Heblish – Hebrew lessons: Day 19

Clock – Part II

Free Hebrew lessons – April 2010 – Training – Day 19:

Shalom le’kol (to all) ha’talmidim (the students),

As I promised you, Michal, the designer of Maagalot Jewelry, has read the painted mandala of the winner and I want to share with you the things she said. This time I will publish it as a “comment” so you can read it at the bottom of this lesson.

In our previous lesson we talked about zman (time), and I showed you how to ask Ma ha’shaa? – (What is the time?). We also mentioned some possible responses, like ha’shaa shalosh (it’s three o’clock), but we could get hundreds of different responses for the simple question, “ma ha’shaa?“…so, today we’ll learn more about time.

We will continue learning about the clock, and we will also learn some new words to enrich our vocabulary.

Today’s menu: Clock & watch, minute, time, hour, quarter, half, fifteen, thirty

Attention: The underlined letters represent the accent.

For the first step today I want to show you the difference between English and Hebrew when referring to time and hour.
In Hebrew we ask: Ma ha’shaa?
Translating this question word-for-word into English will give us: “what is the hour,” because “shaa” is “hour.” 
To make sense of this in your mind, please read the following table:

width=”153″ valign=”top”> 

English Heblish  
Hour Shaa (sha-a)  
Time Zman  
     
I only have an hour I only have shaa  
It will take an hour It will take shaa  
Give me an hour Give me shaa  
   
I have no time I have no zman  
Time is money Zman is money  
I have a lot of time I have a lot of zman  
     
What is the time? Ma ha’shaa? Why?
     

We have learned that “hour” is shaa and “time” is zman.  So, why don’t I say “ma ha’zman?” for “what is the time?”  The answer is – that’s just the way it is… In English you ask “what is the time?” and in Hebrew I ask “ma ha’shaa?“.
It is not translated word-for-word.

Clock & watch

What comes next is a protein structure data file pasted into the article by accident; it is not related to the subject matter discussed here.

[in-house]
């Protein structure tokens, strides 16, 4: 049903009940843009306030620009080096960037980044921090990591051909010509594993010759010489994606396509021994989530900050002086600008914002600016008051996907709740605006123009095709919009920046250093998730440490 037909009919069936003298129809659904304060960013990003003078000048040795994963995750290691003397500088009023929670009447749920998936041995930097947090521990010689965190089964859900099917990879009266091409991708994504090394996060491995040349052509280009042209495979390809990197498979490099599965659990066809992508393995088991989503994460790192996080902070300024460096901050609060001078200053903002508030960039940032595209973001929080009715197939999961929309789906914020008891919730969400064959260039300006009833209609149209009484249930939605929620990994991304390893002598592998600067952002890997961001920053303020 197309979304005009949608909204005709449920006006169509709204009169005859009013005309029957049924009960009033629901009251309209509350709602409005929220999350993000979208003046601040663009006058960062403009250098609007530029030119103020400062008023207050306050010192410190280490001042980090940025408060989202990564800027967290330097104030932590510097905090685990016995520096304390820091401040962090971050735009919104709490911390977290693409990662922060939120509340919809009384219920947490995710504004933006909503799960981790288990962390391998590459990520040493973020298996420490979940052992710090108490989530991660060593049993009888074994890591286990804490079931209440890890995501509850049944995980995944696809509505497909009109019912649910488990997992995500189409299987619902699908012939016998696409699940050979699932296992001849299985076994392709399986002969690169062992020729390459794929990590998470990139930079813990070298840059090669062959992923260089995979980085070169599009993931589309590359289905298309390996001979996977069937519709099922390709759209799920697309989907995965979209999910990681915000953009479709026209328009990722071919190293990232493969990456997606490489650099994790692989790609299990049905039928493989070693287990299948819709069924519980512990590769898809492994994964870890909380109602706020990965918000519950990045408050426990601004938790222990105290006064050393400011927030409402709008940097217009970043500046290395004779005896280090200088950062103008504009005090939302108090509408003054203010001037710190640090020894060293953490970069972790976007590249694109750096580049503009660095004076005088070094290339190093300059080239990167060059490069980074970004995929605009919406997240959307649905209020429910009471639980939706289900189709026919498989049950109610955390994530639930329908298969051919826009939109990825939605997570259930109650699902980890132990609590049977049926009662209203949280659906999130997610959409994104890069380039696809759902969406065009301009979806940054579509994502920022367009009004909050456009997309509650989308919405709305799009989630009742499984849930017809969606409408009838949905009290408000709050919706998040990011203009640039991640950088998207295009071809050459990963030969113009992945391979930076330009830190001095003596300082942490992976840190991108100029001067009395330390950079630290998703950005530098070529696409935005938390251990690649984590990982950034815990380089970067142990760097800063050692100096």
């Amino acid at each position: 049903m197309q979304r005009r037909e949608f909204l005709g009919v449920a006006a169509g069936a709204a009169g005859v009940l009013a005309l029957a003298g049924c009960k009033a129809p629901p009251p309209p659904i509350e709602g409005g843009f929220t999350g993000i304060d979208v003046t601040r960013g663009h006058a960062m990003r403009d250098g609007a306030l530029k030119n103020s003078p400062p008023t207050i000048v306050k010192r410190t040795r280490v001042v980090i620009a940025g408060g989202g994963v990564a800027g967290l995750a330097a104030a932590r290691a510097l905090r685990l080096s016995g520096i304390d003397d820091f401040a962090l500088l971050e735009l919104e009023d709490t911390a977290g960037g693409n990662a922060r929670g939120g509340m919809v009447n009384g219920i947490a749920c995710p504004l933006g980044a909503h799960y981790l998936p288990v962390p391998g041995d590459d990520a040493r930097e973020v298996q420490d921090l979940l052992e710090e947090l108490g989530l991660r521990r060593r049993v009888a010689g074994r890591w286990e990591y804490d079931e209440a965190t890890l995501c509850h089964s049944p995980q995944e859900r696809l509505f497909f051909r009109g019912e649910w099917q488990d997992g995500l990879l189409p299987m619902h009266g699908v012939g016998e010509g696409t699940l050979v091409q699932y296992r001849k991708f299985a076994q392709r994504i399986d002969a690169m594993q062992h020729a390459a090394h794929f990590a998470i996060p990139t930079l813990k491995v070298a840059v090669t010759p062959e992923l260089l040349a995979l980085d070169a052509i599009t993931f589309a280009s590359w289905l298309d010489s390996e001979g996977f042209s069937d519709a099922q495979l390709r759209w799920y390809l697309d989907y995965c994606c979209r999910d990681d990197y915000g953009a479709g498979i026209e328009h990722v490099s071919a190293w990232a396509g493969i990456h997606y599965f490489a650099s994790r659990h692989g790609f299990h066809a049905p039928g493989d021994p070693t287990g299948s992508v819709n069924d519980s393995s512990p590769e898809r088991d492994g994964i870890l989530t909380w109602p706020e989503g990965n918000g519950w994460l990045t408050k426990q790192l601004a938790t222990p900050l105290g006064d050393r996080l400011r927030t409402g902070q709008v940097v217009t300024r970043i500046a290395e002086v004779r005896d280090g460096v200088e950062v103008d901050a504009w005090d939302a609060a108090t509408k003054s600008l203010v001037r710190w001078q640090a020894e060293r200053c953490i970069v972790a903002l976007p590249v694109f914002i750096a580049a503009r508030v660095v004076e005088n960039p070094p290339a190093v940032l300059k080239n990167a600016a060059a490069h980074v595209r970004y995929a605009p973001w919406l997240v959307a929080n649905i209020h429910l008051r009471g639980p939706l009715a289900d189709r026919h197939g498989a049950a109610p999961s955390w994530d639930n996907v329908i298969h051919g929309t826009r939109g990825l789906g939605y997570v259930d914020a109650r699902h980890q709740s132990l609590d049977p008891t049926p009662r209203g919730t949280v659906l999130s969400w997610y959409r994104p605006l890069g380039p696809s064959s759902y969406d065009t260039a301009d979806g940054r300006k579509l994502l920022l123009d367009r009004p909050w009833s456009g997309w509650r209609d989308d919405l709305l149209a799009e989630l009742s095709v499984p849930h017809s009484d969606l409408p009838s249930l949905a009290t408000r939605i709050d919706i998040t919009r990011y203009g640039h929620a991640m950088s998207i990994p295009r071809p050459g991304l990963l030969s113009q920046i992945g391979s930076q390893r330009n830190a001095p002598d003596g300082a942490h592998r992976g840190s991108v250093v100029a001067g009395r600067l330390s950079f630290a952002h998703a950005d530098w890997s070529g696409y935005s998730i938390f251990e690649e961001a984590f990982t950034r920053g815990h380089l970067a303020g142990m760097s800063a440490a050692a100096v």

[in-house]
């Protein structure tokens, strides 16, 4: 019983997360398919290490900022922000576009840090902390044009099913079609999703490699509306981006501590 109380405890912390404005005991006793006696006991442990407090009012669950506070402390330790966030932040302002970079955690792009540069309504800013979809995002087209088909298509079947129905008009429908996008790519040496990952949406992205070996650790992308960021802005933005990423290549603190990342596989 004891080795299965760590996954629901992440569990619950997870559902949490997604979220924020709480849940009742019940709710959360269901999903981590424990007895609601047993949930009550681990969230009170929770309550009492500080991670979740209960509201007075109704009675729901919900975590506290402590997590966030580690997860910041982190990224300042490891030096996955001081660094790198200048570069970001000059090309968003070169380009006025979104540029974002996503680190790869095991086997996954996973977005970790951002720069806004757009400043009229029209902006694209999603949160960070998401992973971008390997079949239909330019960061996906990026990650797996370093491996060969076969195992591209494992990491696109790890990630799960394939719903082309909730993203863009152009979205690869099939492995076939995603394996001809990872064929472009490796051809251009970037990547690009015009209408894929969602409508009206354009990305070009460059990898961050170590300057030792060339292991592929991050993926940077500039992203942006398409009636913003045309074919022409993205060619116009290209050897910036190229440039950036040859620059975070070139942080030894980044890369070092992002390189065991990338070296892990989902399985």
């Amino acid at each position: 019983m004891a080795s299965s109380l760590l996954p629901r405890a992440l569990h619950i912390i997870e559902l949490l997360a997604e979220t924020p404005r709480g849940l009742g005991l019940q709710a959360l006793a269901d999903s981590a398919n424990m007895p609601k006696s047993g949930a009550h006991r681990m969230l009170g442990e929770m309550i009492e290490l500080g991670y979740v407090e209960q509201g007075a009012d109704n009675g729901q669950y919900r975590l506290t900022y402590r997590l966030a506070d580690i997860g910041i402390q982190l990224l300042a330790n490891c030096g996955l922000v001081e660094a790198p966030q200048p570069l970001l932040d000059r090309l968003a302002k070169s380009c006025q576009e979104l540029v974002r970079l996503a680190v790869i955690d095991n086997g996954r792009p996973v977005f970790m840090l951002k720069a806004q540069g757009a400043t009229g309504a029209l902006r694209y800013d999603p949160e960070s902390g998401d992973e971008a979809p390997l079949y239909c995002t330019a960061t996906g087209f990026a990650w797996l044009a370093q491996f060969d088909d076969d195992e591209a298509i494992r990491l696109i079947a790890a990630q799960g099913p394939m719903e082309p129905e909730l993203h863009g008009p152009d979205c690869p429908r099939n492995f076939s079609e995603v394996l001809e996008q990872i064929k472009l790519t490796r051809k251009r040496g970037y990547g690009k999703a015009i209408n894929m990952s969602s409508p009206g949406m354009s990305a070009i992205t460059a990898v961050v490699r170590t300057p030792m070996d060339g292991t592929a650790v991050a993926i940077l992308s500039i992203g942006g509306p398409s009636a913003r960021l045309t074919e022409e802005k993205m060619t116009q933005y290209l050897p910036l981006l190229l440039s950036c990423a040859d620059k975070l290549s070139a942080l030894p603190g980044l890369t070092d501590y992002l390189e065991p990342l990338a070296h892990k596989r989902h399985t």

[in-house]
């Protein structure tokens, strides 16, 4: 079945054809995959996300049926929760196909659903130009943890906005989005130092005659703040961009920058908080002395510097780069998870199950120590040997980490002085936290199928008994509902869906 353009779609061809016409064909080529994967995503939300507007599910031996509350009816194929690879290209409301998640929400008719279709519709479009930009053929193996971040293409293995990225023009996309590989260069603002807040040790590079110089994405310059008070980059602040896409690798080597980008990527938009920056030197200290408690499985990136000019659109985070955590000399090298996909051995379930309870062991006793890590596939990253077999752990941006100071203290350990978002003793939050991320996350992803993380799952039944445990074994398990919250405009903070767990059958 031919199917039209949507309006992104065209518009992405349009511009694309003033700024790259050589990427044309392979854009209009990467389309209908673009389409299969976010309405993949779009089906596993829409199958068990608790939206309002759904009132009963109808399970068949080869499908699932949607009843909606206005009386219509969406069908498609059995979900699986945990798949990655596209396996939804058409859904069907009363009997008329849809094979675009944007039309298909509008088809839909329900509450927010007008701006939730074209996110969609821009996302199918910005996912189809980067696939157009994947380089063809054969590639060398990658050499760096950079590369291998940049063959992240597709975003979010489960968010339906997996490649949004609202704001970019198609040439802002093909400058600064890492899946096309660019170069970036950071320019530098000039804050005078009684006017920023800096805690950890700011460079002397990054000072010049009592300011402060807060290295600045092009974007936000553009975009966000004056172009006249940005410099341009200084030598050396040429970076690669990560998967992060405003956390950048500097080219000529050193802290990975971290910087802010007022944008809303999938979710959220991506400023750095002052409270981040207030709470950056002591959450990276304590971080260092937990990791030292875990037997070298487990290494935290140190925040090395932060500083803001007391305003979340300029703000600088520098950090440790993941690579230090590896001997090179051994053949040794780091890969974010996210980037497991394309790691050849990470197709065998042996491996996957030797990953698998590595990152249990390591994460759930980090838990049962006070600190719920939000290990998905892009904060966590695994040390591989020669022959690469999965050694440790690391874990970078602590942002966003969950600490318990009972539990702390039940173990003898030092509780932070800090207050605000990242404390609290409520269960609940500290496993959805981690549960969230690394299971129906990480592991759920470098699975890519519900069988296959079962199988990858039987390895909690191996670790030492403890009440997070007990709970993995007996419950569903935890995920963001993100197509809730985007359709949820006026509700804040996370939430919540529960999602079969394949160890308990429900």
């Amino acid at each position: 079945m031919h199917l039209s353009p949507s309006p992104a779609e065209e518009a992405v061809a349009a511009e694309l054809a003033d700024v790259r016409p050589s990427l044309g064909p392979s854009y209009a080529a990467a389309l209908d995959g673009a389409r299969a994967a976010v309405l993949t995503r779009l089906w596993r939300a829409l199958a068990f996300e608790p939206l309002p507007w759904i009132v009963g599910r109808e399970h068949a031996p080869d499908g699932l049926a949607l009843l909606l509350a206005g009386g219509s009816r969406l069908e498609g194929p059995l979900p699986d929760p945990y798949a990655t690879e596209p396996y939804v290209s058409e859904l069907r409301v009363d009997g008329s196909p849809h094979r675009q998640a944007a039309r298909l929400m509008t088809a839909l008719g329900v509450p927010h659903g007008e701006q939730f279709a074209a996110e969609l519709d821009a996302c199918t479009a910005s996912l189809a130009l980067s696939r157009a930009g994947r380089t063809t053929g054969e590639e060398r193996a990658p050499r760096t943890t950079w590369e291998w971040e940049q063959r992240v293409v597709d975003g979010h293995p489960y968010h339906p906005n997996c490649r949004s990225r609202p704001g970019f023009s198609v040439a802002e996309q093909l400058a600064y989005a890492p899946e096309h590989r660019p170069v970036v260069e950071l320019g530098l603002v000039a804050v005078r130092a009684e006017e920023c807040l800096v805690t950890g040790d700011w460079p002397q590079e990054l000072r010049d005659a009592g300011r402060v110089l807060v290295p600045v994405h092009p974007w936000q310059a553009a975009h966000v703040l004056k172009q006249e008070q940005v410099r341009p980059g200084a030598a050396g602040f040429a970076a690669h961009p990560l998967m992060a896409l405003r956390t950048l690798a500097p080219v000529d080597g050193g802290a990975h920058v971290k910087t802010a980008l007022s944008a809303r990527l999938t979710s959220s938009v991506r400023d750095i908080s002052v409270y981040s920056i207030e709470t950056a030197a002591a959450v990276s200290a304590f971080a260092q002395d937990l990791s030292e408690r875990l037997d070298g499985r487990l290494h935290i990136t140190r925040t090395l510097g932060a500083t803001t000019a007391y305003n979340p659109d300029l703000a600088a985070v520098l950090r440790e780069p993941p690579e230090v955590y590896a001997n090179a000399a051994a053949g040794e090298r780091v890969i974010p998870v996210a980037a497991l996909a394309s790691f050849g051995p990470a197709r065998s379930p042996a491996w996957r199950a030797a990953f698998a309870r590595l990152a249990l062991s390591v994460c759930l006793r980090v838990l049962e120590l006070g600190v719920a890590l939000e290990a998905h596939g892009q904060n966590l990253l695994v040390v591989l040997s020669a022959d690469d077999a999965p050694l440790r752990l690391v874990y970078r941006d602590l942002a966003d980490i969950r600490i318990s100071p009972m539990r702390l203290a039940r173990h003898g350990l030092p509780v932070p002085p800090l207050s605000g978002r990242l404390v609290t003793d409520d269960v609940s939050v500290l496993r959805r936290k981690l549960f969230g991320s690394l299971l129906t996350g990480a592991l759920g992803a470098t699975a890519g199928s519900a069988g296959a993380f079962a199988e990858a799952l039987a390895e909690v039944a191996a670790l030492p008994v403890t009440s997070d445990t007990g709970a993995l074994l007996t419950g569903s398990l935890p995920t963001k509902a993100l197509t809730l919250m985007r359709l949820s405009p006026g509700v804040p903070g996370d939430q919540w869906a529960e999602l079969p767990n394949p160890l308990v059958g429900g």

You say “clock” and “watch,” and I say “shaon.” (m) (plural: sheonim)

– You have a beautiful watchYesh la^ shaon yafe.
Note: From time to time I will give you new Heblish words which are not highlighted in blue.  This is because it’s not yet time to learn them – but if you have time and a passion to know more Hebrew, here’s an opportunity to learn more words on your own.  

More examples:
   – There is a big clock on the wall – Yesh shaon gadol al ha’kir.
   – My watch doesn’t work – Ha’shaon sheli lo poel.
   – Please watch out… no, it’s not the same “watch”  😉

Quarter

You say “quarter” and I say “reva.” (m) (plural: revaim).

   – Give me two and one quarter kilos of tomatoes – Ten li shnaim va’reva kilo agvaniot.
   – We only have one quarter hour to finish – Yesh lanu rak reva shaa lesayem.

Let’s see how to say this: It is 7:15 –
For 7:15 you say “it is quarter pa
st 7” or “it is seven fifteen.” Let’s see how I say it. It is not quite the same.
You say “It is quarter past 7” when the meaning is: “it is quarter after 7.”  In Hebrew we say “the time is 7 and a quarter:” Ha’shaa sheva va’reva. Let’s take it step by step:

The time is 7:15 Meaning How to say – 2 possibilities
     
It is quarter past 7 The time is 7 and a quarter Ha’shaa sheva va’reva
    Or just
    Sheva va’reva

 

Clock with 7:15 time

Minute

You say minute and I say daka (f) (plural: dakot).

– I have two minutes until I leave – Yesh li shtey dakot laazov.
When you say “it is seven fifteen” you don’t add the word “minutes” at the end of the sentence – but since I do add it, let’s see how that looks:

The time is 7:15 How to say – 3 possibilities
   
It is seven fifteen Ha’shaa sheva ve’^amesh-esre dakot
  Ha’shaa sheva ve’^amesh-esre
  Sheva ve’^amesh-esre

 

Let’s see how to say: It is 7:30 –
For 7:30 you say “it is half past 7” or “it is seven thirty.” Let’s see how I say it.
– “It is half past 7” means “it is half an hour after 7 o’clock”. We say “the time is 7 and a half:” Ha’shaa sheva va’^etsi. Let’s take it step by step:

width=”138″ valign=”top”>The time is 7:30

Meaning How to say – The possibilities
     
It is half past 7 The time is 7 and a half Ha’shaa sheva va’^etsi
    Or just
    Sheva va’^etsi *
     
It is seven thirty   Ha’shaa sheva ve’shloshim dakot
    Ha’shaa sheva ve’shloshim
    Sheva ve’shloshim **

* This is the useful answer.

 ** If you want to use proper Hebrew, you should say: Sheva u‘shloshim.

In the next lesson I will give you a boring table showing the first shloshim dakot (30 minutes), which I will add to the Numbers tab. Maybe it will be too much for you to learn, but it is also a great opportunity to learn the numbers 13 through 29 which we have not learned yet.

Lehitraot in lesson 20…

 

Heblish – Hebrew lessons: Day 18